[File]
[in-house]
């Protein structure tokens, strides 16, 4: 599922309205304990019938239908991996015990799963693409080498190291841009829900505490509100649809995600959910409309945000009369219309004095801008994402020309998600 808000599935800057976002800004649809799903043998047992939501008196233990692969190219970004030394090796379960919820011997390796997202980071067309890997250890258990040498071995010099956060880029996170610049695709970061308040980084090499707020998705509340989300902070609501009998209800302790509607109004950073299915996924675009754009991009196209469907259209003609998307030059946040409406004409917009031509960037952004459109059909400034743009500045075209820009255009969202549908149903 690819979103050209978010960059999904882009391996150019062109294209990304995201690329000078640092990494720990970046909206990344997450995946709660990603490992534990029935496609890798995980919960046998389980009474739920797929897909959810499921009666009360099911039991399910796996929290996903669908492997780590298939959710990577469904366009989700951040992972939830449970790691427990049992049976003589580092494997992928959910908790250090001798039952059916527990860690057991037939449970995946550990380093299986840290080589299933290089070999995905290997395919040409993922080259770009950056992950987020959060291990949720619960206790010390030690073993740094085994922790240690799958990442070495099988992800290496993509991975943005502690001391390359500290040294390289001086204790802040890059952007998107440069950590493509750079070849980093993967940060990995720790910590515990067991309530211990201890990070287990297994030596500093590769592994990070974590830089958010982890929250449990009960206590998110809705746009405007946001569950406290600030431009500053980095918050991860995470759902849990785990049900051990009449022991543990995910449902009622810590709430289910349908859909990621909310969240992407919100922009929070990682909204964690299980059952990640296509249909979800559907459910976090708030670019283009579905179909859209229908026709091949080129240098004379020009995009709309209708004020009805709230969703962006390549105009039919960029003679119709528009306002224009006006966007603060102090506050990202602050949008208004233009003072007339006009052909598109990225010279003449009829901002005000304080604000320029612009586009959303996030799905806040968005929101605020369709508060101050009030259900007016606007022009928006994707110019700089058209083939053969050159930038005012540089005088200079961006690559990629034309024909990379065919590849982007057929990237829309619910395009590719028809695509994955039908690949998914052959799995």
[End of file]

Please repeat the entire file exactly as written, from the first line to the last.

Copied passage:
[in-house]
């Protein structure tokens, strides 16, 4: 599922309205304990019938239908991996015990799963693409080498190291841009829900505490509100649809995600959910409309945000009369219309004095801008994402020309998600 808000599935800057976002800004649809799903043998047992939501008196233990692969190219970004030394090796379960919820011997390796997202980071067309890997250890258990040498071995010099956060880029996170610049695709970061308040980084090499707020998705509340989300902070609501009998209800302790509607109004950073299915996924675009754009991009196209469907259209003609998307030059946040409406004409917009031509960037952004459109059909400034743009500045075209820009255009969202549908149903 690819979103050209978010960059999904882009391996150019062109294209990304995201690329000078640092990494720990970046909206990344997450995946709660990603490992534990029935496609890798995980919960046998389980009474739920797929897909959810499921009666009360099911039991399910796996929290996903669908492997780590298939959710990577469904366009989700951040992972939830449970790691427990049992049976003589580092494997992928959910908790250090001798039952059916527990860690057991037939449970995946550990380093299986840290080589299933290089070999995905290997395919040409993922080259770009950056992950987020959060291990949720619960206790010390030690073993740094085994922790240690799958990442070495099988992800290496993509991975943005502690001391390359500290040294390289001086204790802040890059952007998107440069950590493509750079070849980093993967940060990995720790910590515990067991309530211990201890990070287990297994030596500093590769592994990070974590830089958010982890929250449990009960206590998110809705746009405007946001569950406290600030431009500053980095918050991860995470759902849990785990049900051990009449022991543990995910449902009622810590709430289910349908859909990621909310969240992407919100922009929070990682909204964690299980059952990640296509249909979800559907459910976090708030670019283009579905179909859209229908026709091949080129240098004379020009995009709309209708004020009805709230969703962006390549105009039919960029003679119709528009306002224009006006966007603060102090506050990202602050949008208004233009003072007339006009052909598109990225010279003449009829901002005000304080604000320029612009586009959303996030799905806040968005929101605020369709508060101050009030259900007016606007022009928006994707110019700089058209083939053969050159930038005012540089005088200079961006690559990629034309024909990379065919590849982007057929990237829309619910395009590719028809695509994955039908690949998914052959799995």